Let’s say that there is a cause you want your constituents to take action on. For example, you want audiences to email their representative. With QR, you can have people scan it, and have a developer send them directly to a prepopulated email that opens in their mobile email app, with the proper email addresses filled in. This is called a Mailto link .
Commitments are a powerful cognitive heuristic well known in social psychology. It’s no surprise that this heuristic extends to voting as well. Research demonstrates that for young voters, pledging to vote increases voter turnout by 3.7 points for all voters, and 5.6 points for people who have never voted before.A QR code makes it easy to get people to pledge from your television ads, increasing turnout for your campaign.
22% of all funds raised in the 2020 election came from small donors. With compelling commercials and strong calls to action, you can use QR codes to get people to donate to your campaign with less barriers than having them call a number or type in a website.Let’s say they scanned the code but didn’t donate this time. Well, since you brought them online, you can use tracking software you embed in their devices to retarget them to donate another time.
The difference between Flowcode and other QR codes is that our QRs look good. Flowcode’s QRs are not the boring, flat, stagnant black-and-white QRs you see from our competitors. Flowcode’s designers can incorporate logos, brands, slogans, and more into the QR’s aesthetic. This is one of the many reasons why brands like BMW, NBC, and ESPN use Flowcode over others.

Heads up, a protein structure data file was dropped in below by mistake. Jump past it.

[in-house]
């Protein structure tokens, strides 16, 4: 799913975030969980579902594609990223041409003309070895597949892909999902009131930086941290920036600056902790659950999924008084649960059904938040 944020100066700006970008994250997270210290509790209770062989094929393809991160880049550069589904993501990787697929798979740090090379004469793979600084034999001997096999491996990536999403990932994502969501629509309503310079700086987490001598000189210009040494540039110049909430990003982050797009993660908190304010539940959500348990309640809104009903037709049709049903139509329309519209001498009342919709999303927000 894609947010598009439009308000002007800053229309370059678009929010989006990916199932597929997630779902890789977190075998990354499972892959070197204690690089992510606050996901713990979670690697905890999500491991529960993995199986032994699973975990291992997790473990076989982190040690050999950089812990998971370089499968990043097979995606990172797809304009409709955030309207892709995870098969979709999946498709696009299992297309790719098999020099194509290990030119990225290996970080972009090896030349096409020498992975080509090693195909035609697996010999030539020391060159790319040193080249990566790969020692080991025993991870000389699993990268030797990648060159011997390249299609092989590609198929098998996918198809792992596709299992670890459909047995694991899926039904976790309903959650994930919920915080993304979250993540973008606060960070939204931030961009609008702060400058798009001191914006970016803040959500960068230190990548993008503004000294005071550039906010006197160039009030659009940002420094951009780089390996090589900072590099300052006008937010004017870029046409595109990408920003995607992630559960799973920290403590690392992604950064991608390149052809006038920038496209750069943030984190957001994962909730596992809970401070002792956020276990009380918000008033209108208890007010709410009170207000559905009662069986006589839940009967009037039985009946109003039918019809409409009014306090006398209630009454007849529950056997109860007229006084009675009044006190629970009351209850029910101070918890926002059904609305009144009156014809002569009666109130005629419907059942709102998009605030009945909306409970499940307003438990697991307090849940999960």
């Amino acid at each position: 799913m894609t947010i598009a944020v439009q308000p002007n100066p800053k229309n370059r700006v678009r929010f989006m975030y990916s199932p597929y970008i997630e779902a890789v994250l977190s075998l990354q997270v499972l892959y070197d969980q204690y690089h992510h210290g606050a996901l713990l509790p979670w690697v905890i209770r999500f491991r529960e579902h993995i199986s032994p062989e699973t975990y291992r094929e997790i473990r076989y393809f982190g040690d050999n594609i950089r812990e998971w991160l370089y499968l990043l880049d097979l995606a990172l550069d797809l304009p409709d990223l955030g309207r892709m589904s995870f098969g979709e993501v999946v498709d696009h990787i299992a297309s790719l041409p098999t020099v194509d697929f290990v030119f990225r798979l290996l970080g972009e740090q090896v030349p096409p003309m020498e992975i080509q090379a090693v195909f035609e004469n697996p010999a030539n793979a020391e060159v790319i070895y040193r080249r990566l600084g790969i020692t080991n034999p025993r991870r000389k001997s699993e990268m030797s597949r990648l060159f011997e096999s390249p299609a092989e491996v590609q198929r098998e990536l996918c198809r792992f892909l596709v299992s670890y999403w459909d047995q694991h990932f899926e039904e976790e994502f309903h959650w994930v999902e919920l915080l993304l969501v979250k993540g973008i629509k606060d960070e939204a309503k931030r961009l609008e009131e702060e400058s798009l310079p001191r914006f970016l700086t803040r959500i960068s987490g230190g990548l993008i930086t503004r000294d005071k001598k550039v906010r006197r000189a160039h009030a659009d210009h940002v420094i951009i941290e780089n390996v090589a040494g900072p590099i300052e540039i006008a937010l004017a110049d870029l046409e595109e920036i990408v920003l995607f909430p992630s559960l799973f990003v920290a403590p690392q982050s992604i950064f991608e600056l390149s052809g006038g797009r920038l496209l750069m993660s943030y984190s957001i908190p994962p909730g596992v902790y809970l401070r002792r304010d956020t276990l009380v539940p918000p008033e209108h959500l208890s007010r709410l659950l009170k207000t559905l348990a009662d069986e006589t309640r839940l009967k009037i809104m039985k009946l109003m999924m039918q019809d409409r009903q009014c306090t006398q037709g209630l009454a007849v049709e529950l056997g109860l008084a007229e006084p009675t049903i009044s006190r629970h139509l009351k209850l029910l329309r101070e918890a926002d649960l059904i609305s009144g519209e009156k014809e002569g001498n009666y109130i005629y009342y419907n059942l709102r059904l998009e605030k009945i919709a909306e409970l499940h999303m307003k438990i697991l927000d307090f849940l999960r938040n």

Additionally, our design team can incorporate stunning calls to action right in the design, encouraging people to scan the QR to complete the action.
If you’re in politics, you know how close races can be and how much of an impact advertising has on successful campaigns. That’s a major reason why political ad spending is set to smash records in 2022.
With TV ads still playing a huge role in political wins - evident by the doubling of TV ad spending in 2020 - what do you think will happen if you bolster the attention of TV with the power of the internet through QR?